New York City is no stranger to monstrous incinerations. Some examples come immediately to mind, because they took place in the vicinity of what would become the World Trade Center.
In 1776, a hostile army occupied the city. The British general, Lord Howe, imposed martial law, ejected colonists from their dwellings to house his troops, and maintained tight watch on the city lest anyone have dark ideas about expanding the Revolution to its streets. Howe was a scrupulous, if ruthless, man, and people said that he thought of everything. But that wasn't true: he failed to maintain a fire brigade, and in September that year an accidental blaze destroyed almost a third of the city's housing, consuming wooden houses like so much kindling. Thereafter, the city fielded two firefighting companies, the Military Club and the Fire Club.
Ill-trained volunteers manned the clubs, though, and they moved too late and too ineptly with their buckets and pumps to stop an even wider conflagration in 1778. After this fire, thousands of dispossessed and destitute colonists made their way to "Canvas Town," a fetid arena of tents and jerry-built shacks that sprouted on Broad Street and continued west. An English visitor toured the scene with nose held high: "If any author had an inclination to write a treatise upon stinks," wrote Nicholas Creswell, "he could never meet with more subject matter than New York." Those with greater means and more acute sensitivities fled the city for shelter in neighboring territories. In 1779, inflation swept the town. The black market thrived; the price of food rose 800 percent; rents shot up astronomically.
All the while, General Washington and his troops were pressing on. By the summer of 1781 the tides of war had turned, and in October the Tories of Manhattan received the bad news that General Cornwallis had surrendered at Yorktown. The British retreated from New York; their sympathizers receded into the background.
The following year, the newly independent Americans streamed back to Manhattan. What greeted them was not very encouraging. As Edwin G. Burrows and Mike Wallace observe in Gotham: "Many streets, stripped bare of trees, were obstructed by trenches, redoubts, and other fortifications. Garbage and refuse lay everywhere. Wharves and warehouses had crumbled from years of neglect. The merchant fleet had all but vanished."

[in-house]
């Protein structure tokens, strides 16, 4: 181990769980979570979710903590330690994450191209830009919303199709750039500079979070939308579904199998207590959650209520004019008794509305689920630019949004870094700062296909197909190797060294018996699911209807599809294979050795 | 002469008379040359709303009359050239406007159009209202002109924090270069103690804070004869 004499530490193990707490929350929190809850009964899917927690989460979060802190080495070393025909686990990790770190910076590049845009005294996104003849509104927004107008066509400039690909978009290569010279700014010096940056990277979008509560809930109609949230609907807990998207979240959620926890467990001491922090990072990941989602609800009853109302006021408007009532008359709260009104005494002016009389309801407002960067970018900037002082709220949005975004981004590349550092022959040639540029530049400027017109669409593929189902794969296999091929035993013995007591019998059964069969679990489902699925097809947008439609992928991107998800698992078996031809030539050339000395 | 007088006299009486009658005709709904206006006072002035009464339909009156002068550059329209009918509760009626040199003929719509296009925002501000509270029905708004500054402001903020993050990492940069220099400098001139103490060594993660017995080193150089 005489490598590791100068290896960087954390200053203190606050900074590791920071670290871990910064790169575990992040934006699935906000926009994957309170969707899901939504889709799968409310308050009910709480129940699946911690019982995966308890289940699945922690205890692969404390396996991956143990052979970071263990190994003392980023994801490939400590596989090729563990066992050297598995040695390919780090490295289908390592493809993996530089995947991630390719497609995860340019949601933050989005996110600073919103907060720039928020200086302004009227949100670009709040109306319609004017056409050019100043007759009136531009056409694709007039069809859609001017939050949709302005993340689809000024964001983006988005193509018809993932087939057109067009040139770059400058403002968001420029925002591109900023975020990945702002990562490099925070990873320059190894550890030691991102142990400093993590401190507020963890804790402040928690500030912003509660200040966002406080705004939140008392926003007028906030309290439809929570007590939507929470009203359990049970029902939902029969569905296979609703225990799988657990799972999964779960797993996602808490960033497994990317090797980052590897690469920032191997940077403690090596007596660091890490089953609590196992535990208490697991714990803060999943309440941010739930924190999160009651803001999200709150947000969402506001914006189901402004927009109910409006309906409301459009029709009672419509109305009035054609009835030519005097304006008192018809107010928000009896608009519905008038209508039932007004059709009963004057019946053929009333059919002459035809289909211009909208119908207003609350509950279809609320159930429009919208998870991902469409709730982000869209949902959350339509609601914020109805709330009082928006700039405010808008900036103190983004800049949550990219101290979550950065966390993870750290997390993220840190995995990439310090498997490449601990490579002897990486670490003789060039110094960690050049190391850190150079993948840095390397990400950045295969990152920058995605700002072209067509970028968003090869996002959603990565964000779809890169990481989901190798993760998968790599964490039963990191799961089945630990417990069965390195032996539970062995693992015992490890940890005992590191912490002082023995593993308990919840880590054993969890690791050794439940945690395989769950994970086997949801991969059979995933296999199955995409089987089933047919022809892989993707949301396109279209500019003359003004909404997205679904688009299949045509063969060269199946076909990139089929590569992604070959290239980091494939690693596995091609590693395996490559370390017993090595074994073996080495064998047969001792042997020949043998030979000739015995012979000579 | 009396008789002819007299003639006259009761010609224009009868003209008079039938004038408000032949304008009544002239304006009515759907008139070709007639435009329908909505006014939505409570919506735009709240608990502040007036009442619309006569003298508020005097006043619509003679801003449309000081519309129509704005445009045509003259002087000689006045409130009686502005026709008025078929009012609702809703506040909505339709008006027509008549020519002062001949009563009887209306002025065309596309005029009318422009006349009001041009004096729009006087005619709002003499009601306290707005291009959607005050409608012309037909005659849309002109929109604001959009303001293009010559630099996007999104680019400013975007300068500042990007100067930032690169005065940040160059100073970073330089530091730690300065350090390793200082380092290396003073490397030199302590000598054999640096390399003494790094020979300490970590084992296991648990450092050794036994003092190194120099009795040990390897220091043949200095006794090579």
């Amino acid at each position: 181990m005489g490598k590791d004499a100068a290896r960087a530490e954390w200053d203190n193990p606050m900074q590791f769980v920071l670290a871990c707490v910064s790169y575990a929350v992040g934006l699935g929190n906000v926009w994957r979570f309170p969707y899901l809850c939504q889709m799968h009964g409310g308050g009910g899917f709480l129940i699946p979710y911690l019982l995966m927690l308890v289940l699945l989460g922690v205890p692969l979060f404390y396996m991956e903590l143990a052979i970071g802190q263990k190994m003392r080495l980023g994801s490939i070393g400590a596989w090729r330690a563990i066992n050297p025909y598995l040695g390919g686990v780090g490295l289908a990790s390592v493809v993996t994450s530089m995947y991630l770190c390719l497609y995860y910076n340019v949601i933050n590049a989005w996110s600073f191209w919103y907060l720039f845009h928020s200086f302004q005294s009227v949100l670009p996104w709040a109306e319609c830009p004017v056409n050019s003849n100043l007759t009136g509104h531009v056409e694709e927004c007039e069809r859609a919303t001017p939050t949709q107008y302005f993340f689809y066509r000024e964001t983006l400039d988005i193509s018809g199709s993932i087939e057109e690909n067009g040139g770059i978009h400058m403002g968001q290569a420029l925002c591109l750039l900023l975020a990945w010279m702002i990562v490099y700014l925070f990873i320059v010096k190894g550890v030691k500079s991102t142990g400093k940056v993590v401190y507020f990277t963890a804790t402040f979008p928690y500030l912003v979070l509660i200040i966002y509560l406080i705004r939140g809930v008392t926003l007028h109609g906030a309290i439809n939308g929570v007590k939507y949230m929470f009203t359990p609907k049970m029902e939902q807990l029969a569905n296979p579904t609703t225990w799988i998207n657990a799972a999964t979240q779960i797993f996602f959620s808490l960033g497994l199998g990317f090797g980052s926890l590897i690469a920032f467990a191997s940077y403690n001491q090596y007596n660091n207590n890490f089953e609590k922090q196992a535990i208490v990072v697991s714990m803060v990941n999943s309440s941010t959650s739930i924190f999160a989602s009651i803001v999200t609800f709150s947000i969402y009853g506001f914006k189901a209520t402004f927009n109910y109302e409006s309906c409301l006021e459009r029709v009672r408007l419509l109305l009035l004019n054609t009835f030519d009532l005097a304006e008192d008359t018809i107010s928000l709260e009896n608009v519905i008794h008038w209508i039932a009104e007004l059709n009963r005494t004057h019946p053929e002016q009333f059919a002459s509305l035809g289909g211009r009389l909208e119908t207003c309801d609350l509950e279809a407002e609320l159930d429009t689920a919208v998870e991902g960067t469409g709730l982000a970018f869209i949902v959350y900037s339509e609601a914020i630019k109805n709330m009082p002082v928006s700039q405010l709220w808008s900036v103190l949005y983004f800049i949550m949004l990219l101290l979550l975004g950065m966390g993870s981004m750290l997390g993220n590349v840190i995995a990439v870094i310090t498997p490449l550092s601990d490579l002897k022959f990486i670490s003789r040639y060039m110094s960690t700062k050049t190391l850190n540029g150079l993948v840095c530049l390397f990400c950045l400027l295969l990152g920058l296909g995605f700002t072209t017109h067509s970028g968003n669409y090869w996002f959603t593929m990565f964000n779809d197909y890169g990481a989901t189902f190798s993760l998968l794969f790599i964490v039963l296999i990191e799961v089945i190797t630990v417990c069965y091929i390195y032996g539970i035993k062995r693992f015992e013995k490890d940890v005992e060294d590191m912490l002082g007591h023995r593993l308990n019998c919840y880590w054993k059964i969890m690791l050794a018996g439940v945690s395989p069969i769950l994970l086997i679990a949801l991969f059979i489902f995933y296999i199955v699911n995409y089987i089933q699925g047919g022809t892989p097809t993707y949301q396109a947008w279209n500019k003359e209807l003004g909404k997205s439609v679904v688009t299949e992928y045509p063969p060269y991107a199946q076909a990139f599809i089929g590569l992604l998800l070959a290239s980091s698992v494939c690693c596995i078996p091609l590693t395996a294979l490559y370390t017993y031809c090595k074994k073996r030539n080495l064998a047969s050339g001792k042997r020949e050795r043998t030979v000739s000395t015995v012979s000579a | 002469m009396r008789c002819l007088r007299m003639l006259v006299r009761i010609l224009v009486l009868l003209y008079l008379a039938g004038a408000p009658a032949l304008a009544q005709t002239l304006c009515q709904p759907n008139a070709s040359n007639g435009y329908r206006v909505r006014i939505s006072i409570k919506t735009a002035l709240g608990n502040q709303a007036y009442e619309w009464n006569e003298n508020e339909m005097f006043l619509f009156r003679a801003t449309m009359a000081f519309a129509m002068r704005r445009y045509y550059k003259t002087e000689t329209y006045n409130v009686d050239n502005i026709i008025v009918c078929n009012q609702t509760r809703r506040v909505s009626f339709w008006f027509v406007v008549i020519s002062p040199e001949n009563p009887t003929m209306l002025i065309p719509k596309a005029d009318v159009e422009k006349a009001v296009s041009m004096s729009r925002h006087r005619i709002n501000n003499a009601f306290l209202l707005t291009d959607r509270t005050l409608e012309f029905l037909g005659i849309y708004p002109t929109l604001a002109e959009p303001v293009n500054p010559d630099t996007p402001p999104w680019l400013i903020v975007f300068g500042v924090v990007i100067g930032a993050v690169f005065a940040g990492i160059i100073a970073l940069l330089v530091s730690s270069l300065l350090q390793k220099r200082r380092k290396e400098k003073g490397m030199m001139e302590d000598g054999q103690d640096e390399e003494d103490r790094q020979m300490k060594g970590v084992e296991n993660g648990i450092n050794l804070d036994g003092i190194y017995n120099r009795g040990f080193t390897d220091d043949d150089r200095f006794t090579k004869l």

And yet: dwellings went up; businesses opened their doors on the charred ground. Within three years, overseas trade resumed with countries from China to Peru. A consortium of merchants created the Bank of New York to restore the city's infrastructure and underwrite new buildings. The Chamber of Commerce came back to life. These institutions helped bring the Whigs and Tories together—money has a way of reconciling opposites even as it repairs damage.
By the end of the decade, Government House, an imposing three-story building complete with waterfront promenade, stood at the former Battery site of a razed Anglo-Dutch fort. A theater opened on John Street, and bets now went down at the new Maidenhead racetrack near the Delancey mansion. The construction boom, the increase in speculators, the vast swelling in population—all testified to New York City's elasticity. An awed Philadelphia merchant wrote to New York banker Andrew Craigie, "More money is to be had in Your City" than anywhere else in America.